How solar energy is stored

Examining solar storage technology, its uses and benefits

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    Wondering how you can store the energy produced by your solar energy system? We’ll cover everything you need to know about how solar energy is stored so you can make an educated decision on whether a solar battery is right for you.

    Key insights

    • Storing your solar energy has a lot of benefits, but it’s not always necessary.
    • Most solar energy systems with storage capabilities use lithium-based batteries to store energy electrochemically.
    • Given the relatively large upfront costs involved, choose a storage solution you expect to last a long time.

    Do you have to store solar energy?

    Because larger solar energy systems for homes and businesses are often connected to the power grid, solar energy storage is not always necessary. That’s because grid-tied systems can send the excess power they produce out to the utility grid, potentially netting their owners a profit through net metering. However, if you have a solar energy system that’s not connected to the power grid, storing the electricity generated by your panels is practically essential.

    Without some way to store or export the energy your solar panels produce, you’ll likely waste a large portion of the electricity they generate. Solar storage lets you capture the power produced by your photovoltaic (PV) system and access it later, like after the sun goes down.

    Installing a grid-tied system without battery storage can help save you money initially, and you still have the option of adding solar storage in the future.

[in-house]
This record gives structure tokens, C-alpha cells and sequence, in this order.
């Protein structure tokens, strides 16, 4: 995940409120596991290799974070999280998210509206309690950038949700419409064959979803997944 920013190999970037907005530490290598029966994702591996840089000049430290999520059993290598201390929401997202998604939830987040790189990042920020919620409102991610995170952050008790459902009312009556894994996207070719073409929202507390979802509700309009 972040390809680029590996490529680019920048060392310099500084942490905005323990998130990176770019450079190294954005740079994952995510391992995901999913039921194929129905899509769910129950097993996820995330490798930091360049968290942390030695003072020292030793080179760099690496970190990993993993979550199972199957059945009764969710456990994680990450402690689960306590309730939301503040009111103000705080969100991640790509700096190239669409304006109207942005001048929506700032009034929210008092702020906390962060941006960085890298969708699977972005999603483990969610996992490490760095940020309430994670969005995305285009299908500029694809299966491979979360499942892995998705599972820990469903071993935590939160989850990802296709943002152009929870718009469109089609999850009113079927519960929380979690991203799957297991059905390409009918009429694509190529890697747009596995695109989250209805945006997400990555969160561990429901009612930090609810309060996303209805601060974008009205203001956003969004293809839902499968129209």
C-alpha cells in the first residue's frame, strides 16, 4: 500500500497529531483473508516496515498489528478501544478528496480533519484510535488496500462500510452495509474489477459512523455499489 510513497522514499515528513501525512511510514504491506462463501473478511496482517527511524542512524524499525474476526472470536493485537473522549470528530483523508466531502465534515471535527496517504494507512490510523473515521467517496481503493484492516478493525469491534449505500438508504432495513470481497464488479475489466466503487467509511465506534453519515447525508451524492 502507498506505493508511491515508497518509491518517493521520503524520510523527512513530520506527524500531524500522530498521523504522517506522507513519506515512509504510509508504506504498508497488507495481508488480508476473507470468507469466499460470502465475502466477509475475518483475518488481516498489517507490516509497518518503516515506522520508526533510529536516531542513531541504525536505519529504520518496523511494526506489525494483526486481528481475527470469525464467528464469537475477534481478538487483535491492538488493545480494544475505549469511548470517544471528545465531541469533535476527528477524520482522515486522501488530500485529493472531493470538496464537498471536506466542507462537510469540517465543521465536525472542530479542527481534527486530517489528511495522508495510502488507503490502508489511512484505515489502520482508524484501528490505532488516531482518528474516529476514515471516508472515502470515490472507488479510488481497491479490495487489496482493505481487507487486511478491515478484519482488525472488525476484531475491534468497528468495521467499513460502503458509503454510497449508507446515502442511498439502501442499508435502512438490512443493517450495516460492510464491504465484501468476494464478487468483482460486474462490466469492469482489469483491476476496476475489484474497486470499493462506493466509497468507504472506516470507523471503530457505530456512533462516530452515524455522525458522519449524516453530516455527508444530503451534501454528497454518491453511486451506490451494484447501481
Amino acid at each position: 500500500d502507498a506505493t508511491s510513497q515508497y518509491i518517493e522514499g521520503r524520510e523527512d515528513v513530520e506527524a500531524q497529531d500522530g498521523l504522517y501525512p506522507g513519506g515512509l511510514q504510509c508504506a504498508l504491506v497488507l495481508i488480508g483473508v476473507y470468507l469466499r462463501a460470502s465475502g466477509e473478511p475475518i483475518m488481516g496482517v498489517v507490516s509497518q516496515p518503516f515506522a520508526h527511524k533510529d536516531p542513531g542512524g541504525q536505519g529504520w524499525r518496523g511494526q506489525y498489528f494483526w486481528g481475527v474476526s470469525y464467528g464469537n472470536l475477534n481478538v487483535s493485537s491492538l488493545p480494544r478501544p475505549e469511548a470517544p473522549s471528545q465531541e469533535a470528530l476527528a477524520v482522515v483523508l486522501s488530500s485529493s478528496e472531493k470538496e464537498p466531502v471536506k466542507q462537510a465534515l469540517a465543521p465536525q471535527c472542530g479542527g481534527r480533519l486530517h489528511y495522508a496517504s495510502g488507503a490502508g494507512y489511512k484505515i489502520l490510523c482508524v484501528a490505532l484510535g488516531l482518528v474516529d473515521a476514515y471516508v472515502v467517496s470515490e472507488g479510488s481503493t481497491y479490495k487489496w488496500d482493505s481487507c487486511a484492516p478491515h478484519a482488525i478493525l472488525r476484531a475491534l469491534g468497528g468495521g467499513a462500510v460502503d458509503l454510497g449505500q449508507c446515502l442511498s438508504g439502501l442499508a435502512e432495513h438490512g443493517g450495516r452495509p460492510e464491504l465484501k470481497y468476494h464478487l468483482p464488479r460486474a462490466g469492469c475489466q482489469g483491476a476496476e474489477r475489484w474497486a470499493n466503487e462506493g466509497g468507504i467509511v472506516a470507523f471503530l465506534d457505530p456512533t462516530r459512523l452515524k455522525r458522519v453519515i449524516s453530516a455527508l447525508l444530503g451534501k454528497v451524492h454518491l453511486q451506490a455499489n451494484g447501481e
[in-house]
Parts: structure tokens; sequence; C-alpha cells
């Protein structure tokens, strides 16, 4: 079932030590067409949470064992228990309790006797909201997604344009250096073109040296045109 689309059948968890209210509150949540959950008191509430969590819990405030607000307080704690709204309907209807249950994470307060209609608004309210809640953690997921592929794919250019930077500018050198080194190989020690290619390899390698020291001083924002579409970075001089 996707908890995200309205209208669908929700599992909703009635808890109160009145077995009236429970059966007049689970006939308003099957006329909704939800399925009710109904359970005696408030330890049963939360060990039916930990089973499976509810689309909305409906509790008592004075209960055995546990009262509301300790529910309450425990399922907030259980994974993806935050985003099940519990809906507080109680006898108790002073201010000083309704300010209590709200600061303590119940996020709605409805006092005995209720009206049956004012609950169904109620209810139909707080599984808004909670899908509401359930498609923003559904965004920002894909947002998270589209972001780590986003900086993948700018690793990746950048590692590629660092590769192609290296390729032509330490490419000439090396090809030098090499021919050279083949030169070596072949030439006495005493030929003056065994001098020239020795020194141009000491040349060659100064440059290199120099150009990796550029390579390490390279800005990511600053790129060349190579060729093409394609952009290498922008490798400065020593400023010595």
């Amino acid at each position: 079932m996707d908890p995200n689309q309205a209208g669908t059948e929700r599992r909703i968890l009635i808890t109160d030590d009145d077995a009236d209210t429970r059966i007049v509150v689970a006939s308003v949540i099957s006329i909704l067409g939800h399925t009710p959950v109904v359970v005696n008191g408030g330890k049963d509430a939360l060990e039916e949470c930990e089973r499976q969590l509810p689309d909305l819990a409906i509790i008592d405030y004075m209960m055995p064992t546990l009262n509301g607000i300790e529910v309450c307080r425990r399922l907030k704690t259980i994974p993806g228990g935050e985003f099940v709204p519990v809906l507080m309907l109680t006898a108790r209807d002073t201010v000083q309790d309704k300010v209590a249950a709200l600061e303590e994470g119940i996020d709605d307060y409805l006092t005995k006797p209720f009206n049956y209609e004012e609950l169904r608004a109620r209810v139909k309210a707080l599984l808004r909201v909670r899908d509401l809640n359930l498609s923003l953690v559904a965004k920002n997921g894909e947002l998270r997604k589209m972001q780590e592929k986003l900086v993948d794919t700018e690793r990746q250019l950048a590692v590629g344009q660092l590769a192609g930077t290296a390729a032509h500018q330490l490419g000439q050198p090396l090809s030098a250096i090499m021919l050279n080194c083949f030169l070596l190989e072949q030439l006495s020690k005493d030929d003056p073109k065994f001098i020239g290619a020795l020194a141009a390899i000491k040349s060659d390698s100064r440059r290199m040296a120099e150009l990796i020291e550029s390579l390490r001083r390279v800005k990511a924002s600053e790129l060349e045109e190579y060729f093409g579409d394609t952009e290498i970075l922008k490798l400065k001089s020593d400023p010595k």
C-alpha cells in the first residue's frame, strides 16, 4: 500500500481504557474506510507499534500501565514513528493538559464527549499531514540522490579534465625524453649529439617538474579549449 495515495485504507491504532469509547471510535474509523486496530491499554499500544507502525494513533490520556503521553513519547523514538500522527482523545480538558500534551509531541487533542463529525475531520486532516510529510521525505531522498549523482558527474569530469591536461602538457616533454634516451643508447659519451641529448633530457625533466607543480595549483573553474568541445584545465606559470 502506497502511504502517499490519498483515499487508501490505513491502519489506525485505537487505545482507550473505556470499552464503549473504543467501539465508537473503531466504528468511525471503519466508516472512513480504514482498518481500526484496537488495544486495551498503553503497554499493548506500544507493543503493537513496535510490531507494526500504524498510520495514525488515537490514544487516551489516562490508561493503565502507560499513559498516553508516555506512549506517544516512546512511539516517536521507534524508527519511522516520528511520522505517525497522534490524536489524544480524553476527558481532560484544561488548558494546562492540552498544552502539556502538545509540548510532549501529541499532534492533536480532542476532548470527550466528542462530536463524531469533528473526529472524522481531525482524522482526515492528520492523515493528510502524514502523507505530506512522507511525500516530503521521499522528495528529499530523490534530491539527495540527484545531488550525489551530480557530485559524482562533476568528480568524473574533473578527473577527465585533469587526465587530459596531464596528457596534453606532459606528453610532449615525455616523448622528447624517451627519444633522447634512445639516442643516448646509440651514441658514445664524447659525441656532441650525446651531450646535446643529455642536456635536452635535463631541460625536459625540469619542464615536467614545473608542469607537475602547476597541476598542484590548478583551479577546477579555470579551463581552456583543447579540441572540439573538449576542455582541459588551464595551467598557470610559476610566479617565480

Larry, a ConsumerAffairs reviewer from California, initially purchased a grid-tied system but eventually wanted to add storage for emergencies, explaining: “We've been satisfied with going solar, but we still want to figure out how we can go off-grid by adding a battery component. When the power goes off, our system also goes off because it's a grid tie.”

    Benefits of solar energy storage

    If you’re wondering why anyone spends their money on an energy storage system when it’s not necessary, the answer is that having storage capabilities can unlock several benefits beyond the cost savings and environmental benefits of solar panels alone.

    The most common benefits of solar energy storage include:

    • Islanding: With enough solar battery storage, you can pivot your home to run (temporarily) without help from the power grid. This can not only keep your lights and appliances running during local electrical outages, but it can also help you avoid expensive utility energy rates during peak demand hours.
    • More independence: Although going solar is a great first step to energy independence, adding battery storage is one of the best things you can do to have more power and control over your home’s electricity. By storing excess solar power in your battery, you get a source of emission-free power that you can tap into anytime.